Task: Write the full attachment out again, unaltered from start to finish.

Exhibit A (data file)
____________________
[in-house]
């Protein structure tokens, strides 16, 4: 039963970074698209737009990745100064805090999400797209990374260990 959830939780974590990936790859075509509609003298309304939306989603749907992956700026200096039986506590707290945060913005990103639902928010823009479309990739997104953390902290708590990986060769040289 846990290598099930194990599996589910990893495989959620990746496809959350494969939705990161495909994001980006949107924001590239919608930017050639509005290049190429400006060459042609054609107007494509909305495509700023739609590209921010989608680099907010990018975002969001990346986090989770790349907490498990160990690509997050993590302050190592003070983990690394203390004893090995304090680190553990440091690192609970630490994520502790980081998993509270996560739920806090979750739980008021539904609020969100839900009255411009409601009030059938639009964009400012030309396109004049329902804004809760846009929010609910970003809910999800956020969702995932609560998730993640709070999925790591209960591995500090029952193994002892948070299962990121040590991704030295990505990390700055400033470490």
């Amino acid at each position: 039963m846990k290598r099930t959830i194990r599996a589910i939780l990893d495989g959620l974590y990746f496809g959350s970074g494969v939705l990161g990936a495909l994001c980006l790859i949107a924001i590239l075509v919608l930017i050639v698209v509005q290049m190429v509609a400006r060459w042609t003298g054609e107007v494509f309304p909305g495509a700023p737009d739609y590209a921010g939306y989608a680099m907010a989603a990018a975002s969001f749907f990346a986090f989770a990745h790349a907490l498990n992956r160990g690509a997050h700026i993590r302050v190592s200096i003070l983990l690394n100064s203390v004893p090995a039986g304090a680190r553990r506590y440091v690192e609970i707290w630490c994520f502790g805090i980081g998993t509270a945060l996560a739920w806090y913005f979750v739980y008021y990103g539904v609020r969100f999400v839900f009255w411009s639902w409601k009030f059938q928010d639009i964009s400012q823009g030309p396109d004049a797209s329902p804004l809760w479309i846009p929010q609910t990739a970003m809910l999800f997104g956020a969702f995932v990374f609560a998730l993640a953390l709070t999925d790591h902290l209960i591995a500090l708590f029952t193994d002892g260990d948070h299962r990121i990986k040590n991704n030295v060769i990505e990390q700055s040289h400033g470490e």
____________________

[in-house]
């Protein structure tokens, strides 16, 4: 039963970074698209737009990745100064805090999400797209990374260990 959830939780974590990936790859075509509609003298309304939306989603749907992956700026200096039986506590707290945060913005990103639902928010823009479309990739997104953390902290708590990986060769040289 846990290598099930194990599996589910990893495989959620990746496809959350494969939705990161495909994001980006949107924001590239919608930017050639509005290049190429400006060459042609054609107007494509909305495509700023739609590209921010989608680099907010990018975002969001990346986090989770790349907490498990160990690509997050993590302050190592003070983990690394203390004893090995304090680190553990440091690192609970630490994520502790980081998993509270996560739920806090979750739980008021539904609020969100839900009255411009409601009030059938639009964009400012030309396109004049329902804004809760846009929010609910970003809910999800956020969702995932609560998730993640709070999925790591209960591995500090029952193994002892948070299962990121040590991704030295990505990390700055400033470490």
């Amino acid at each position: 039963m846990k290598r099930t959830i194990r599996a589910i939780l990893d495989g959620l974590y990746f496809g959350s970074g494969v939705l990161g990936a495909l994001c980006l790859i949107a924001i590239l075509v919608l930017i050639v698209v509005q290049m190429v509609a400006r060459w042609t003298g054609e107007v494509f309304p909305g495509a700023p737009d739609y590209a921010g939306y989608a680099m907010a989603a990018a975002s969001f749907f990346a986090f989770a990745h790349a907490l498990n992956r160990g690509a997050h700026i993590r302050v190592s200096i003070l983990l690394n100064s203390v004893p090995a039986g304090a680190r553990r506590y440091v690192e609970i707290w630490c994520f502790g805090i980081g998993t509270a945060l996560a739920w806090y913005f979750v739980y008021y990103g539904v609020r969100f999400v839900f009255w411009s639902w409601k009030f059938q928010d639009i964009s400012q823009g030309p396109d004049a797209s329902p804004l809760w479309i846009p929010q609910t990739a970003m809910l999800f997104g956020a969702f995932v990374f609560a998730l993640a953390l709070t999925d790591h902290l209960i591995a500090l708590f029952t193994d002892g260990d948070h299962r990121i990986k040590n991704n030295v060769i990505e990390q700055s040289h400033g470490e």